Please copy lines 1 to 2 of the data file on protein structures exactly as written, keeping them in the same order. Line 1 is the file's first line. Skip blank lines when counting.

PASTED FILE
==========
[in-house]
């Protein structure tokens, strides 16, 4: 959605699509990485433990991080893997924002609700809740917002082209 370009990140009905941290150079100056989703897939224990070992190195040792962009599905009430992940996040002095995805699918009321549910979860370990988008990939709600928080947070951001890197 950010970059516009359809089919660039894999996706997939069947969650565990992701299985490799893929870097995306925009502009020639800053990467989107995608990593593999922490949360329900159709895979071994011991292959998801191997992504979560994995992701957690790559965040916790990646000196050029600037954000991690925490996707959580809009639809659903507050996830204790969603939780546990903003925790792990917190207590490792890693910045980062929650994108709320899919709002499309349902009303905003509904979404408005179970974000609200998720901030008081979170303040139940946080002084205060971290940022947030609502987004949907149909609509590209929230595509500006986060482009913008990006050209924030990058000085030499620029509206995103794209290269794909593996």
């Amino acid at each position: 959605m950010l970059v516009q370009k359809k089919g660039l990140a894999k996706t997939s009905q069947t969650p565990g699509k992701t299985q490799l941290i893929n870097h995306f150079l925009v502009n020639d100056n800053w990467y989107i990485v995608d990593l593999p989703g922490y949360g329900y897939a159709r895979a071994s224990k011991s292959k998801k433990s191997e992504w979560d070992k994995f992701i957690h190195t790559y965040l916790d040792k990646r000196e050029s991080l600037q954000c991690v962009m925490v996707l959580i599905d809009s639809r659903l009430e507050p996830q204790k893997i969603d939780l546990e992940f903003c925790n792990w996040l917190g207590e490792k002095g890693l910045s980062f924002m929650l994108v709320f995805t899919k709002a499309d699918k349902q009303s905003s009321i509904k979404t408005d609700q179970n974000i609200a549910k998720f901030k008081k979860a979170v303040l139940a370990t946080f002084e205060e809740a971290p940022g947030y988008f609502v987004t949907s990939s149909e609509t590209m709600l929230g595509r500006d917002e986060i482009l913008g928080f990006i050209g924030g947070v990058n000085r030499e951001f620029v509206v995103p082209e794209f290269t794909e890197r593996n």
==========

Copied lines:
[in-house]
């Protein structure tokens, strides 16, 4: 959605699509990485433990991080893997924002609700809740917002082209 370009990140009905941290150079100056989703897939224990070992190195040792962009599905009430992940996040002095995805699918009321549910979860370990988008990939709600928080947070951001890197 950010970059516009359809089919660039894999996706997939069947969650565990992701299985490799893929870097995306925009502009020639800053990467989107995608990593593999922490949360329900159709895979071994011991292959998801191997992504979560994995992701957690790559965040916790990646000196050029600037954000991690925490996707959580809009639809659903507050996830204790969603939780546990903003925790792990917190207590490792890693910045980062929650994108709320899919709002499309349902009303905003509904979404408005179970974000609200998720901030008081979170303040139940946080002084205060971290940022947030609502987004949907149909609509590209929230595509500006986060482009913008990006050209924030990058000085030499620029509206995103794209290269794909593996």